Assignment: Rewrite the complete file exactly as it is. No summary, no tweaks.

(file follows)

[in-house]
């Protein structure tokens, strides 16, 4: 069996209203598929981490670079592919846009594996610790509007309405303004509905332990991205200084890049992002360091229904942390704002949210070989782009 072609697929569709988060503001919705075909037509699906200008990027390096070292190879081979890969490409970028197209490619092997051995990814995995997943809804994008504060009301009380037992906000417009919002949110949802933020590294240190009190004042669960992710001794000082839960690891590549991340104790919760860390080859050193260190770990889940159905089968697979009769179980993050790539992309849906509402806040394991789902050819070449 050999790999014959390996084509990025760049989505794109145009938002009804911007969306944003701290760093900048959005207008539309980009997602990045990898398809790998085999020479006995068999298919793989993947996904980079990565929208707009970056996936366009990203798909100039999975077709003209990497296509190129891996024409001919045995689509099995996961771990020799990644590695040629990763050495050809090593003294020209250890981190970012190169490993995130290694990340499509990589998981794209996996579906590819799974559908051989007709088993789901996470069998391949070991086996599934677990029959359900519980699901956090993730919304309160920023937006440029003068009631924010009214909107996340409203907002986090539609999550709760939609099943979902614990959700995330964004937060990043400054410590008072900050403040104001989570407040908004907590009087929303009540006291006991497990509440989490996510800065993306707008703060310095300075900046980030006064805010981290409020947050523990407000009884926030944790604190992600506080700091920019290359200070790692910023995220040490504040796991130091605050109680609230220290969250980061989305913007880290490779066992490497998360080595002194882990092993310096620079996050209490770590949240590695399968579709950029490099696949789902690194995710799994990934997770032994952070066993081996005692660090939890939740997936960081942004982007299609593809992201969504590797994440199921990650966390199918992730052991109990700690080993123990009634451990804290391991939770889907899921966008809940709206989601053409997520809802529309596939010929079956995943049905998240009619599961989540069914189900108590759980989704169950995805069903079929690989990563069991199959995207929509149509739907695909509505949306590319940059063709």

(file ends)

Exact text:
[in-house]
């Protein structure tokens, strides 16, 4: 069996209203598929981490670079592919846009594996610790509007309405303004509905332990991205200084890049992002360091229904942390704002949210070989782009 072609697929569709988060503001919705075909037509699906200008990027390096070292190879081979890969490409970028197209490619092997051995990814995995997943809804994008504060009301009380037992906000417009919002949110949802933020590294240190009190004042669960992710001794000082839960690891590549991340104790919760860390080859050193260190770990889940159905089968697979009769179980993050790539992309849906509402806040394991789902050819070449 050999790999014959390996084509990025760049989505794109145009938002009804911007969306944003701290760093900048959005207008539309980009997602990045990898398809790998085999020479006995068999298919793989993947996904980079990565929208707009970056996936366009990203798909100039999975077709003209990497296509190129891996024409001919045995689509099995996961771990020799990644590695040629990763050495050809090593003294020209250890981190970012190169490993995130290694990340499509990589998981794209996996579906590819799974559908051989007709088993789901996470069998391949070991086996599934677990029959359900519980699901956090993730919304309160920023937006440029003068009631924010009214909107996340409203907002986090539609999550709760939609099943979902614990959700995330964004937060990043400054410590008072900050403040104001989570407040908004907590009087929303009540006291006991497990509440989490996510800065993306707008703060310095300075900046980030006064805010981290409020947050523990407000009884926030944790604190992600506080700091920019290359200070790692910023995220040490504040796991130091605050109680609230220290969250980061989305913007880290490779066992490497998360080595002194882990092993310096620079996050209490770590949240590695399968579709950029490099696949789902690194995710799994990934997770032994952070066993081996005692660090939890939740997936960081942004982007299609593809992201969504590797994440199921990650966390199918992730052991109990700690080993123990009634451990804290391991939770889907899921966008809940709206989601053409997520809802529309596939010929079956995943049905998240009619599961989540069914189900108590759980989704169950995805069903079929690989990563069991199959995207929509149509739907695909509505949306590319940059063709």